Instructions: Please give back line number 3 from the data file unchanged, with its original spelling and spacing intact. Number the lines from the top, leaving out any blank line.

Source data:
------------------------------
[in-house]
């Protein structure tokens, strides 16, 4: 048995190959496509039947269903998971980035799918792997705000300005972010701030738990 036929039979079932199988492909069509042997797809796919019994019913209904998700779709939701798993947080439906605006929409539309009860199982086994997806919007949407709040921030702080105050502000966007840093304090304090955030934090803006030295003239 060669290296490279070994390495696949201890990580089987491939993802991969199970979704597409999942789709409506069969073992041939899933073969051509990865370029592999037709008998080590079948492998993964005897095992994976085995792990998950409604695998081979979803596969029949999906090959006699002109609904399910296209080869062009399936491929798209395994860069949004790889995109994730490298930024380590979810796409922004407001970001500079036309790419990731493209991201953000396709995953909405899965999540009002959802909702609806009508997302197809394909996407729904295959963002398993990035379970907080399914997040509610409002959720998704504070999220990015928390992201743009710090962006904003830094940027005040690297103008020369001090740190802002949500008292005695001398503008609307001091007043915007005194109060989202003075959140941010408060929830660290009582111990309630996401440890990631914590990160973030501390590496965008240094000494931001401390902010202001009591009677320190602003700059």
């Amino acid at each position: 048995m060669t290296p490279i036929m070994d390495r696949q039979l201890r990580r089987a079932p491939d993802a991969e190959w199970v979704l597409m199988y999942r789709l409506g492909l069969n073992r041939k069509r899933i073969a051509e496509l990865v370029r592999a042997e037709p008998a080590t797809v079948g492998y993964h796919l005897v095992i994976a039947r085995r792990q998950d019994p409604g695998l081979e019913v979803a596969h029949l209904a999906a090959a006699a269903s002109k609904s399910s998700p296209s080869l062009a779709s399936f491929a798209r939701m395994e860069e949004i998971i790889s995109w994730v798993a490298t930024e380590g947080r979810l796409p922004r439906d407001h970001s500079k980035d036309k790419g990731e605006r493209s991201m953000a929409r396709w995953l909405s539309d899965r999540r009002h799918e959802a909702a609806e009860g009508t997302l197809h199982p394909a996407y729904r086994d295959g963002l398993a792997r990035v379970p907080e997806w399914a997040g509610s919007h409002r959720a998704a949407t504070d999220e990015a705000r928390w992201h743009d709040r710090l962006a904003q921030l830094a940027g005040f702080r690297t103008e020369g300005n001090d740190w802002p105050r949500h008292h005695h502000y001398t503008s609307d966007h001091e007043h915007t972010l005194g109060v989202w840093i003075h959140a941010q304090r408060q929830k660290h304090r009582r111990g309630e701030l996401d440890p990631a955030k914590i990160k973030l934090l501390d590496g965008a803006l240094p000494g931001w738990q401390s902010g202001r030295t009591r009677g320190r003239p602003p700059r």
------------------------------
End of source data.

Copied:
């Amino acid at each position: 048995m060669t290296p490279i036929m070994d390495r696949q039979l201890r990580r089987a079932p491939d993802a991969e190959w199970v979704l597409m199988y999942r789709l409506g492909l069969n073992r041939k069509r899933i073969a051509e496509l990865v370029r592999a042997e037709p008998a080590t797809v079948g492998y993964h796919l005897v095992i994976a039947r085995r792990q998950d019994p409604g695998l081979e019913v979803a596969h029949l209904a999906a090959a006699a269903s002109k609904s399910s998700p296209s080869l062009a779709s399936f491929a798209r939701m395994e860069e949004i998971i790889s995109w994730v798993a490298t930024e380590g947080r979810l796409p922004r439906d407001h970001s500079k980035d036309k790419g990731e605006r493209s991201m953000a929409r396709w995953l909405s539309d899965r999540r009002h799918e959802a909702a609806e009860g009508t997302l197809h199982p394909a996407y729904r086994d295959g963002l398993a792997r990035v379970p907080e997806w399914a997040g509610s919007h409002r959720a998704a949407t504070d999220e990015a705000r928390w992201h743009d709040r710090l962006a904003q921030l830094a940027g005040f702080r690297t103008e020369g300005n001090d740190w802002p105050r949500h008292h005695h502000y001398t503008s609307d966007h001091e007043h915007t972010l005194g109060v989202w840093i003075h959140a941010q304090r408060q929830k660290h304090r009582r111990g309630e701030l996401d440890p990631a955030k914590i990160k973030l934090l501390d590496g965008a803006l240094p000494g931001w738990q401390s902010g202001r030295t009591r009677g320190r003239p602003p700059r």